Django Unchained

by Tony Shea on December 31, 2012


DJU I always look forward to a new Tarantino film. I want to see what unusual mash up he’ll put together, in his highly personal and idiosyncratic style, filled with its black humor and carnage. And so it was that I felt a twinge of excitement as I went to see Django Unchained, on Friday night.

As it would turn out, that excitement was largely justified. The film has all sorts of great Tarantino touches: great performances from highly motivated characters, absurdest violence, and moments of genuine shock, combined with sharp dialogue. However, I also couldn’t help but feel a sensation that I had somehow seen this film before, a kind of deja vu that I couldn’t quite put my finger on. At first, I thought it was the remnants of some old western bouncing around in my head, maybe A Fistful of Dollars, or was it…And then it occurred to me that it was Tarantino’s other films–that’s what was flickering through my memory. Tarantino seems to have reached a point where he is using his own films as the source material for his own films in a kind of ouroboros, where the snake eats its own tail.

Tarantino has been around for twenty years. During that time, Pulp Fiction, Kill Bill and Inglorious Bastards have become three of my favorite films (Inglorious Bastards being what I would consider Tarantino’s masterpiece) and I felt like I saw all three of them reflected in Django Unchained. At some point, everything can’t be new.

Like Kill Bill and Inglorious Bastards, Django Unchained is essentially a revenge fantasy. In the case of Kill Bill, Beatrix Kiddo, as played by Uma Thurman, takes her revenge against the members of the Deadly Viper Assassination Squad, including the Bill of the title, her former lover who has shot her on her wedding day and left her for dead. In Inglorious Bastards, the revenge has a historical component, revenge against the Nazis for the untold crimes of the Holocaust, revenge personified in the characters of Shosanna and the Basterds. In Django Unchained, Taratino again revisits a historical wrong and sets out to take revenge against those who perpetrated the evils of slavery.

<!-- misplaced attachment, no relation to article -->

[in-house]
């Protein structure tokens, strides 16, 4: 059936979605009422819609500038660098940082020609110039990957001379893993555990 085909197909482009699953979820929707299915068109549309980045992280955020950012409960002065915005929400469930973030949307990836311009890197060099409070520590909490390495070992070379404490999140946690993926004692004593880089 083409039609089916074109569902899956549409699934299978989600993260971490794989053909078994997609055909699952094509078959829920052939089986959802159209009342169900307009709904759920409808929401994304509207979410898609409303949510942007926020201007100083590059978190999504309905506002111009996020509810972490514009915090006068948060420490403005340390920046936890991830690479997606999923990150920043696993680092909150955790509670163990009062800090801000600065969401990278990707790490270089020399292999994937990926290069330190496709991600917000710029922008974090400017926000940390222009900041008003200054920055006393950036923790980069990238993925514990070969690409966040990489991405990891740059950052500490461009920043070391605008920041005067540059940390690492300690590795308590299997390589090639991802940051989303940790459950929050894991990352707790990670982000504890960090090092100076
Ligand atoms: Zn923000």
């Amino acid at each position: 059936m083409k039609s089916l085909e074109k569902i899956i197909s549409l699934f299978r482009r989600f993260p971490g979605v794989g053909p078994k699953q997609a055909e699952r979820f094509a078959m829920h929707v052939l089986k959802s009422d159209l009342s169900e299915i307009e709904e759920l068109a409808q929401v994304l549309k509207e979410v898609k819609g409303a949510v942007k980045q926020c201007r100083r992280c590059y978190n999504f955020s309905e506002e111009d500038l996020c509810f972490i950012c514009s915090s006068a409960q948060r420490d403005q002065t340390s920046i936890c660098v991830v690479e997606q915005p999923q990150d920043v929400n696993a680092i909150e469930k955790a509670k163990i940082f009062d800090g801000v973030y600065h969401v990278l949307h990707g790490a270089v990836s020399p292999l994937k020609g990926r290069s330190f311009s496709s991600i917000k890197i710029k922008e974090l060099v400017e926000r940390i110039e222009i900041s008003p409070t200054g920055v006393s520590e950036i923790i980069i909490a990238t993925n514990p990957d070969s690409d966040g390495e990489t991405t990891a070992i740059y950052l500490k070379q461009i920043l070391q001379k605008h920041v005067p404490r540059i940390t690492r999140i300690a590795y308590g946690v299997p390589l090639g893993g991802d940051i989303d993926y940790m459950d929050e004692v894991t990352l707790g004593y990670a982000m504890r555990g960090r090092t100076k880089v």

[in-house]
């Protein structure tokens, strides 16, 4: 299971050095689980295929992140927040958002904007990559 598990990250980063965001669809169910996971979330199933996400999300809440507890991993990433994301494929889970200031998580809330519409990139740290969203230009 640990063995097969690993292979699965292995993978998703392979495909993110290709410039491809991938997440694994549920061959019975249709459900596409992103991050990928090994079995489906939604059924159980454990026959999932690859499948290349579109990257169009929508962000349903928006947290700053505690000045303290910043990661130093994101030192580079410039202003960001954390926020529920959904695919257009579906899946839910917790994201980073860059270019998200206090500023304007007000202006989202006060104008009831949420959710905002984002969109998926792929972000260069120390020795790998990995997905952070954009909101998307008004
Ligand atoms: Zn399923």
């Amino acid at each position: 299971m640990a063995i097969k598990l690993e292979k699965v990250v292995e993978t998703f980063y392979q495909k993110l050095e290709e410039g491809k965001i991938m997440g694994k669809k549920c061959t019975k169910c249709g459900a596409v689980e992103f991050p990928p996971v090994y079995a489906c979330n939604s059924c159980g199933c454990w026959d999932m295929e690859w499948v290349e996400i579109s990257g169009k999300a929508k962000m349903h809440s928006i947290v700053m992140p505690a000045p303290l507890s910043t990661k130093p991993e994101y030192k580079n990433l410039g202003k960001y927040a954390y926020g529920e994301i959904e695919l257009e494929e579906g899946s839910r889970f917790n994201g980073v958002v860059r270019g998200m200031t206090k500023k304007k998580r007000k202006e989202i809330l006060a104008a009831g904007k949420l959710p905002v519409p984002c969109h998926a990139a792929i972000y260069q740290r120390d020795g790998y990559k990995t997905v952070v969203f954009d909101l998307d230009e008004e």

Jamie Fox gives a great performance as Django, a slave who is almost magically freed from his chains by a bounty hunter in need of his help to identify a trio of wanted brothers who worked on the plantation where Django once lived. The bounty hunter in this case is played by Christophe Waltz, he of Inglorious Bastards fame in the role of demented Colonel Hans Landa, for which he won an Academy Award. In Django Unchained he plays Dr. King Shultz, a former dentist now involved in the dead or alive bounty game. A bounty hunter in the dead or alive game is no different than a hit man, really. And that’s when it occurred to me that this relationship between Django and Dr. Shultz reminded me of John Travolta and Samuel L. Jackson, playing Vincent Vega and Jules Winnfield, respectively from Pulp Fiction–a bi-racial hitman combo of eccentric personalities.

The performance that Waltz gives as Dr. Shultz has many of the same hallmarks of the performance he gave as Hans Landa. He speaks in English, German, and French at one point or another, with corresponding subtitles,  and owing to Waltz’s unusual accent and gleeful delivery, the two characters evidence the same sort of eccentric wickedness, almost as if Hans Landa had been teleported to pre-civil war America and made a good guy–sort of.